How much will my remodel cost? It’s a valid question! Every project, no matter how big or small, is limited by cost in some way. And getting an estimate of the projected cost of the remodel you have in mind is almost impossible to project by searching online for answers. Home remodeling calculators and price per square foot guides don’t give you a valid estimate. “Price per square foot is often useful for insurance purposes,” says Jeff Talmadge, owner of Talmadge Construction. “But every remodeling project is different, and using a per square foot cost to calculate a budget can be misleading. What does that per square foot price include? If you’re doing a remodel, you often need a new subpanel or to replace old water pipes; that raises the overall cost of the project. Square foot pricing doesn’t take these types of items into consideration. And for new construction: “what about PG&E, driveway, and septic or sewer?” Are those items included in the price per square foot?
According to the National Association of Home Builders, price per square foot averages are not designed as a guide for any particular home or situation. Instead, these price surveys offer only “a broad idea of construction costs for an average home; they are not perfect tools for estimating costs for a particular house. Building practices, the cost of labor, the cost of land, and to some extent the cost of the materials can vary from place to place and depend on the nature of the particular home being built.”
Talmadge Construction designer Nicole Brown points out that remodeling reality shows can also skew the perception of price. “You may see a gorgeous deck they say cost $3K, but it was built on a property in Wisconsin. Labor in California is much more expensive than in many other parts of the country.”
So back to the question of “how much will my remodel cost?” Consider instead, “Where do I start when considering the cost of a remodel?” Here at Talmadge Construction, we believe in and have consistent success with the Design-Build method of building construction. Design-Build is about working together to stay within your budget limits. We begin by listening to your priorities, discuss your budget and then discover what we can make work for you. Instead of having plans drawn up for a house that may cost more than you want to invest, we design a project with you to suit your budget and needs. This process allows for time to research the actual cost of your job. “The final estimate is the actual price and is the result of creative, thoughtful design and detailed estimating,” explains Jeff. “We’ve done all the research and the trade contractors have all looked at existing conditions to avoid surprises. We go look for potential issues and tell you the truth about what to expect.”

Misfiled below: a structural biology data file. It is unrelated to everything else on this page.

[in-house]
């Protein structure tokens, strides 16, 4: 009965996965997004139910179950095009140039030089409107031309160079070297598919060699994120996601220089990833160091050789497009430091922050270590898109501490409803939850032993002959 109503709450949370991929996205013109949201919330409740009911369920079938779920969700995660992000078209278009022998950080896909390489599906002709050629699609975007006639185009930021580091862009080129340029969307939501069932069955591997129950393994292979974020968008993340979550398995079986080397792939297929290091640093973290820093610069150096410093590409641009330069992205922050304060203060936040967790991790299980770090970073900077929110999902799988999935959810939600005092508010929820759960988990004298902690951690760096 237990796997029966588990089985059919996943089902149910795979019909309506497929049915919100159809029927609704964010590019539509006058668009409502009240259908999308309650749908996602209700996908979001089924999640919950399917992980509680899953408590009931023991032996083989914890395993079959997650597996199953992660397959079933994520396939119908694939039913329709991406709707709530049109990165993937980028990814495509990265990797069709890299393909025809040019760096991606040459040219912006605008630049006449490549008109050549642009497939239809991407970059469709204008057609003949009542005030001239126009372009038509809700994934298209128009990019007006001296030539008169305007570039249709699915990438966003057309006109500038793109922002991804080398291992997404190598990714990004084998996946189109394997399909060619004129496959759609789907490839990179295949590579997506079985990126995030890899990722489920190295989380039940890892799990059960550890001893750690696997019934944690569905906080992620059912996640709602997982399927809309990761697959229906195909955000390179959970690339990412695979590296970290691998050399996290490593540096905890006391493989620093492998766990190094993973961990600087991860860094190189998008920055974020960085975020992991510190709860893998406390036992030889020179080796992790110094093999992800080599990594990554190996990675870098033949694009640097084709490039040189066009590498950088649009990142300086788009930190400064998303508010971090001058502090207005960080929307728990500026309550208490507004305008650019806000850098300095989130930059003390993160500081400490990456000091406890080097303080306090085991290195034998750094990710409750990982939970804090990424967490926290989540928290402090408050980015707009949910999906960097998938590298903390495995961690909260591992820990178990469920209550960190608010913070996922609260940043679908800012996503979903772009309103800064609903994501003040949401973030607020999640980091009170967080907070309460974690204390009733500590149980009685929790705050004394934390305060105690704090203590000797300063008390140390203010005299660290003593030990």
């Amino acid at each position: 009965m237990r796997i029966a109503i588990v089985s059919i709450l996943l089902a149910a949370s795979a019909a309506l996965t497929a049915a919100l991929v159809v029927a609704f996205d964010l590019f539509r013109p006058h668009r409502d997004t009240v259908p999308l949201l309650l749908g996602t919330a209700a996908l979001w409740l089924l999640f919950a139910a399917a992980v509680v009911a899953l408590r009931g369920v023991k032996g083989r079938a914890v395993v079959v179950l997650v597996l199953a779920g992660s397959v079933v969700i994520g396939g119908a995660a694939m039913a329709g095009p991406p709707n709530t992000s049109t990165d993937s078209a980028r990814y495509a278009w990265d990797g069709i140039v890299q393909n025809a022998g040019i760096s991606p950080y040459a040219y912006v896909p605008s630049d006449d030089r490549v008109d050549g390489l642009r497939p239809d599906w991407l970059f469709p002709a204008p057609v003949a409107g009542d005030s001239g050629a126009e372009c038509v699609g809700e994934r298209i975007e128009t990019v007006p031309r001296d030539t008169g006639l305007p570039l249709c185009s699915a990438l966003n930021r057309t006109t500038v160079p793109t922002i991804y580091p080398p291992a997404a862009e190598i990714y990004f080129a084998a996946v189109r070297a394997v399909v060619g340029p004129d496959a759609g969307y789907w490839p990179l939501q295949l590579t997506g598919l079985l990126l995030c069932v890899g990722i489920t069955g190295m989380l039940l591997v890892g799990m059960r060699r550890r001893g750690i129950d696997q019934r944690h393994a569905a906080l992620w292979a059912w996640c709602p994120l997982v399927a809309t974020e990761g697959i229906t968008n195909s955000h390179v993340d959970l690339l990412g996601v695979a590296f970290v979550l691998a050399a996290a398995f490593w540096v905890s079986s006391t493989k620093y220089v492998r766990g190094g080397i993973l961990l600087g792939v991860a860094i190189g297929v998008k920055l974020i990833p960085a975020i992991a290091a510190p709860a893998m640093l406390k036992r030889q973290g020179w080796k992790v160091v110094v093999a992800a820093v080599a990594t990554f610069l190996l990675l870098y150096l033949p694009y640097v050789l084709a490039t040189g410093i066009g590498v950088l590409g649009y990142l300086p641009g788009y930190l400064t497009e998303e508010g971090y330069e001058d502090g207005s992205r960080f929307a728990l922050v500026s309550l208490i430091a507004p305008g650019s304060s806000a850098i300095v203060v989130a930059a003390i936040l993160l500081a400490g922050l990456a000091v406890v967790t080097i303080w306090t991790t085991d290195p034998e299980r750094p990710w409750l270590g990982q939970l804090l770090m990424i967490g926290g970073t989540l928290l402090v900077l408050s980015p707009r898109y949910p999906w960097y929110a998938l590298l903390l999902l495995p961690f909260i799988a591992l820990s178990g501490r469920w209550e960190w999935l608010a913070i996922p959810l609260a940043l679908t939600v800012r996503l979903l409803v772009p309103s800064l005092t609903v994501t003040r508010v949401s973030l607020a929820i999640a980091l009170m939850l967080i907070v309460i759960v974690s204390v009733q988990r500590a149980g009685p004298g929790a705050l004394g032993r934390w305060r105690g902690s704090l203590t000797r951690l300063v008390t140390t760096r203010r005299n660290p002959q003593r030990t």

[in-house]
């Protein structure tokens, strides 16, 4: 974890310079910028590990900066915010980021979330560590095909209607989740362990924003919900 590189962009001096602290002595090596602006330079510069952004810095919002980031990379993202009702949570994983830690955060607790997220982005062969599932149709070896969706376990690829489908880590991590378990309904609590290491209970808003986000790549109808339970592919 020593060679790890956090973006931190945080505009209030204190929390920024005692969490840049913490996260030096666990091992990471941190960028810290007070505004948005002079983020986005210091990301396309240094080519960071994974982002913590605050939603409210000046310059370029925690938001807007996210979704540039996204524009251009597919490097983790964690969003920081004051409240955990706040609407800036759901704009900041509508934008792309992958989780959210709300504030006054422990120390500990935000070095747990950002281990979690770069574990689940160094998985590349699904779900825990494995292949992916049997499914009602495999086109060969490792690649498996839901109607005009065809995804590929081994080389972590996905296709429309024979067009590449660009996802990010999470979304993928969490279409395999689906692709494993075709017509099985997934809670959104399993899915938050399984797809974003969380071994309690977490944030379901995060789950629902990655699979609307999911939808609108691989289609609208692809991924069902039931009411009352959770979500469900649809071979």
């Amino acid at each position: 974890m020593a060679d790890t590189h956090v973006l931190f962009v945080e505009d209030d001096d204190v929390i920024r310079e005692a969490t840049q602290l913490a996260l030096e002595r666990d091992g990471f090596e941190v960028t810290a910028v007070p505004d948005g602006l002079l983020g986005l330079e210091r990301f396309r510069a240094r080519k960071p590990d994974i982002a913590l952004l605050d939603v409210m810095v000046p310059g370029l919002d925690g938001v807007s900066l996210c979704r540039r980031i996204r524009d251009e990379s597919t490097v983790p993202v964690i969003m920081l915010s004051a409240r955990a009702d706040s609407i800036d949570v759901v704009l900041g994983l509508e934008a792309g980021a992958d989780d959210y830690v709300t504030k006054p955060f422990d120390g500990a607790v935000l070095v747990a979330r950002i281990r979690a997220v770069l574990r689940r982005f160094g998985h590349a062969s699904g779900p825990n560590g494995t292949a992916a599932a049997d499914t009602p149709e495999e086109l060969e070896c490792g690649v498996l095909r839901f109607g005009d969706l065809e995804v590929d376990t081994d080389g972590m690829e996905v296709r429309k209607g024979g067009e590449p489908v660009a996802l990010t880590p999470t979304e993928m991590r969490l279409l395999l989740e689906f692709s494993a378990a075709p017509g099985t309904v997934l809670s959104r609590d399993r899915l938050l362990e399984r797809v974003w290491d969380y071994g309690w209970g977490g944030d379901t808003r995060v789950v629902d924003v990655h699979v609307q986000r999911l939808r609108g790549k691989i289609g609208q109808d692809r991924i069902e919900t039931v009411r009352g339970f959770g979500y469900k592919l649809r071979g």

The Design-Build Process eliminates price per square foot confusion and gives you the actual cost of your remodel with all variables factored in. Read more about the Design-Build process on our website or schedule a free in-home consultation by calling us at 831-689-9133.
What are some of the variable affecting the price of a remodel? Click here to find out.
Scott Hall says
Great article. Just a note, you mention final estimate. By the time you figure all the parameters out it is a price, not an estimate. The whole “estimate” terminology is so confusing for homeowners. People will share with me they have gotten a few other estimates. But what is so misleading to homeowners is the idea that an estimate is equated to price. Estimates make so many assumptions. A Design Build way of approaching remodeling I agree really is the only way to get an accurate price and what a homeowner truly wants. It allows the time to properly plan and develop the project. On the other hand, outdated methods such as “estimates” based on allowances and lots of assumptions and “bidding” , these methods are based on the idea of “how can we make it seem like you are going to get the lowest cost in the beginning so we can get a contract signed”. A few months ago I had a homeowner tell me that another contractor was 20% less than us for a project. First of all, just to be clear, we did not give a price but rather a “realistic budget range”. It takes a very thorough process to get to a final cost for any remodeling project. I asked the homeowner some questions and found through these questions that the other company’s estimate was based on lots of incomplete information. No design had been complete, no thourough scope of work and specifications developed, and no products selected. It was simply 1/2 page of generalities with a cost estimate. I asked how they would receive a final cost. The homeowner shared that the contractor told them that they would sign a contract, get a 25% down payment, and then work out all the details like the design, specs, products. If i were a homeowner i would feel very unsafe with this. I like to have a clear idea of what am i going to get and at what cost.
Again, great post and great information for homeowners.